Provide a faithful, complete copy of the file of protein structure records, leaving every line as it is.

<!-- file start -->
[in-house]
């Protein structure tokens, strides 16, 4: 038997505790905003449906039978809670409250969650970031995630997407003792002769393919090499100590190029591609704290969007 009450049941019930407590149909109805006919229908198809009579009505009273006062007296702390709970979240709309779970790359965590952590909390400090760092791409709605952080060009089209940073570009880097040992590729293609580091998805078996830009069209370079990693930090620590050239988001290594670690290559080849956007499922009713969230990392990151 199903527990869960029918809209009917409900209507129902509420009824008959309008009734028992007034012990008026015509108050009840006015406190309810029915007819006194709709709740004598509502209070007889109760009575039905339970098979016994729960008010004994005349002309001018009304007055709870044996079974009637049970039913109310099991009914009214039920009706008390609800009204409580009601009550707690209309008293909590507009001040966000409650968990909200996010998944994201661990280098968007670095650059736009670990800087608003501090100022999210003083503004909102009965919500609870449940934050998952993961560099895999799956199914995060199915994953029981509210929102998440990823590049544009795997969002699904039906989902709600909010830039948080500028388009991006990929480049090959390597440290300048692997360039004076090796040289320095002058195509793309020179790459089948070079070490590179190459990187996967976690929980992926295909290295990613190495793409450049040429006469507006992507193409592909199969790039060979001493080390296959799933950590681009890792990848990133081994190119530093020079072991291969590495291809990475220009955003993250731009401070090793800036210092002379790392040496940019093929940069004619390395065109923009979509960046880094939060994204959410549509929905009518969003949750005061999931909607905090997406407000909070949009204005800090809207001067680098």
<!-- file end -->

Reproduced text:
[in-house]
């Protein structure tokens, strides 16, 4: 038997505790905003449906039978809670409250969650970031995630997407003792002769393919090499100590190029591609704290969007 009450049941019930407590149909109805006919229908198809009579009505009273006062007296702390709970979240709309779970790359965590952590909390400090760092791409709605952080060009089209940073570009880097040992590729293609580091998805078996830009069209370079990693930090620590050239988001290594670690290559080849956007499922009713969230990392990151 199903527990869960029918809209009917409900209507129902509420009824008959309008009734028992007034012990008026015509108050009840006015406190309810029915007819006194709709709740004598509502209070007889109760009575039905339970098979016994729960008010004994005349002309001018009304007055709870044996079974009637049970039913109310099991009914009214039920009706008390609800009204409580009601009550707690209309008293909590507009001040966000409650968990909200996010998944994201661990280098968007670095650059736009670990800087608003501090100022999210003083503004909102009965919500609870449940934050998952993961560099895999799956199914995060199915994953029981509210929102998440990823590049544009795997969002699904039906989902709600909010830039948080500028388009991006990929480049090959390597440290300048692997360039004076090796040289320095002058195509793309020179790459089948070079070490590179190459990187996967976690929980992926295909290295990613190495793409450049040429006469507006992507193409592909199969790039060979001493080390296959799933950590681009890792990848990133081994190119530093020079072991291969590495291809990475220009955003993250731009401070090793800036210092002379790392040496940019093929940069004619390395065109923009979509960046880094939060994204959410549509929905009518969003949750005061999931909607905090997406407000909070949009204005800090809207001067680098």